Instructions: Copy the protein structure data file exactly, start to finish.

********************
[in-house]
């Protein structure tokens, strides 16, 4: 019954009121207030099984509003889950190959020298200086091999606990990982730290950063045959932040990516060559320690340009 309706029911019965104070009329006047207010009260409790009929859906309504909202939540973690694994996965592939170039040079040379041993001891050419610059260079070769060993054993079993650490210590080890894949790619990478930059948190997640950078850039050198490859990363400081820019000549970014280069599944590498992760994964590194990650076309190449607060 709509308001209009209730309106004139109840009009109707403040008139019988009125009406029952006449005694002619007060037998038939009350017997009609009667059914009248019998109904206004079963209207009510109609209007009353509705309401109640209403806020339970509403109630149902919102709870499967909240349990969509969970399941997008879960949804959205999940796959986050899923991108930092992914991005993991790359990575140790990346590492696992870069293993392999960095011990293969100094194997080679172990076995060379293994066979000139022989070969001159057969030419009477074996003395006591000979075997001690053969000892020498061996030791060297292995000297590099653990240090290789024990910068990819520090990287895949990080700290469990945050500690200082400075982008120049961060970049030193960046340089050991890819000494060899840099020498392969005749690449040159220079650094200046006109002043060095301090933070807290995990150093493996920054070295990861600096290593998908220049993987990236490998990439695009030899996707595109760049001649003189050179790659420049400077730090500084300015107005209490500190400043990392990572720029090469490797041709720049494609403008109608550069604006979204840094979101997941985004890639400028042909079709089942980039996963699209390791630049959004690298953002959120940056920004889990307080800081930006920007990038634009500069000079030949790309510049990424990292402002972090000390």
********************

[in-house]
């Protein structure tokens, strides 16, 4: 019954009121207030099984509003889950190959020298200086091999606990990982730290950063045959932040990516060559320690340009 309706029911019965104070009329006047207010009260409790009929859906309504909202939540973690694994996965592939170039040079040379041993001891050419610059260079070769060993054993079993650490210590080890894949790619990478930059948190997640950078850039050198490859990363400081820019000549970014280069599944590498992760994964590194990650076309190449607060 709509308001209009209730309106004139109840009009109707403040008139019988009125009406029952006449005694002619007060037998038939009350017997009609009667059914009248019998109904206004079963209207009510109609209007009353509705309401109640209403806020339970509403109630149902919102709870499967909240349990969509969970399941997008879960949804959205999940796959986050899923991108930092992914991005993991790359990575140790990346590492696992870069293993392999960095011990293969100094194997080679172990076995060379293994066979000139022989070969001159057969030419009477074996003395006591000979075997001690053969000892020498061996030791060297292995000297590099653990240090290789024990910068990819520090990287895949990080700290469990945050500690200082400075982008120049961060970049030193960046340089050991890819000494060899840099020498392969005749690449040159220079650094200046006109002043060095301090933070807290995990150093493996920054070295990861600096290593998908220049993987990236490998990439695009030899996707595109760049001649003189050179790659420049400077730090500084300015107005209490500190400043990392990572720029090469490797041709720049494609403008109608550069604006979204840094979101997941985004890639400028042909079709089942980039996963699209390791630049959004690298953002959120940056920004889990307080800081930006920007990038634009500069000079030949790309510049990424990292402002972090000390």